A legislative commission began its work Monday on deciding whether Virginia should expand Medicaid — one of the key provisions in the new federal health care law.
As my colleague David Ress reports, Virginia is in a strong bargaining position to get the flexibility it wants if it opts to expand Medicaid, the government health insurance program for the poor and disabled, the state’s top health official told the commission.
And the state already has made much progress reforming its Medicaid services on the lines that this year’s budget compromise on expansion calls for, said the chairman of the legislative panel that will decide whether to expand Medicaid.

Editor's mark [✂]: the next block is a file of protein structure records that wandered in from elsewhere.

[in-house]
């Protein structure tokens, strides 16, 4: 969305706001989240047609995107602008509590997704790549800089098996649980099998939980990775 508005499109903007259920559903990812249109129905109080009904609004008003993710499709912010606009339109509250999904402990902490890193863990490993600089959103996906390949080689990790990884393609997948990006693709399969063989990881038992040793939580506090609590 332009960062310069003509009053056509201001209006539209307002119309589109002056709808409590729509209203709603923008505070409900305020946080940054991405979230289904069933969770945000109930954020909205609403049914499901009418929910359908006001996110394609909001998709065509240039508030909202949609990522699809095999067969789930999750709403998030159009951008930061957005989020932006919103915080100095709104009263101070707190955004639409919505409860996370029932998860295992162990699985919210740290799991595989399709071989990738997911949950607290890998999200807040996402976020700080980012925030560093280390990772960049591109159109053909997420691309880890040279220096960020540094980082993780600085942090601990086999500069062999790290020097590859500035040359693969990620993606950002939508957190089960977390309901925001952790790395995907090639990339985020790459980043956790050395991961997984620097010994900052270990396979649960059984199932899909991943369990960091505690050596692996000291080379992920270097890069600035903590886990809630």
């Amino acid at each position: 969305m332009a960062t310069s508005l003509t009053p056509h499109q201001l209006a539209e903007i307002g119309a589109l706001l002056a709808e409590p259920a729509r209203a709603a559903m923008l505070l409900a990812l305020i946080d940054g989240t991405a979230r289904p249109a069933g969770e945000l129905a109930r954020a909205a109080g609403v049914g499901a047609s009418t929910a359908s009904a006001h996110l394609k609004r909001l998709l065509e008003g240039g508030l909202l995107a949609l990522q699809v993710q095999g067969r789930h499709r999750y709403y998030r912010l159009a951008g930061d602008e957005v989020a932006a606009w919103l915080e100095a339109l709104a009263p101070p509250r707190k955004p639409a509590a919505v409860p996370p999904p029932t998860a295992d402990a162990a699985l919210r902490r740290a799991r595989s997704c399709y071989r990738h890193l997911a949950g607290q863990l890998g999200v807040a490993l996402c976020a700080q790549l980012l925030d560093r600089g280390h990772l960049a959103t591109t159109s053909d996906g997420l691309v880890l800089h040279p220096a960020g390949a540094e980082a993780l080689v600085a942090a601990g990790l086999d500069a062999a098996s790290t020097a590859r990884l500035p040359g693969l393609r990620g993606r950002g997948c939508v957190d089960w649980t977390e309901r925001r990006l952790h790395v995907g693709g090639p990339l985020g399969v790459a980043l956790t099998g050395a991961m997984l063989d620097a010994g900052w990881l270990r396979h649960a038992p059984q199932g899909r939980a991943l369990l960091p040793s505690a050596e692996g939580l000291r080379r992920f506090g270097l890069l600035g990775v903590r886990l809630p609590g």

But even if the Medicaid Innovation and Reform Commission decides to expand Medicaid — by no means a certainty — it is unlikely that all the people who would be eligible if the state opts to expand Medicaid will actually get the coverage by the start of next year, state Sen. Emmett Hanger, R-Augusta County , the panel’s chairman, added.
Virginia is one of 20 states that are still weighing whether to expand Medicaid, using federal funds through the Affordable Care Act.
Read the rest of David’s story here.
And click here to read the first installment of our series about the Affordable Care Act, “Understanding Obamacare.”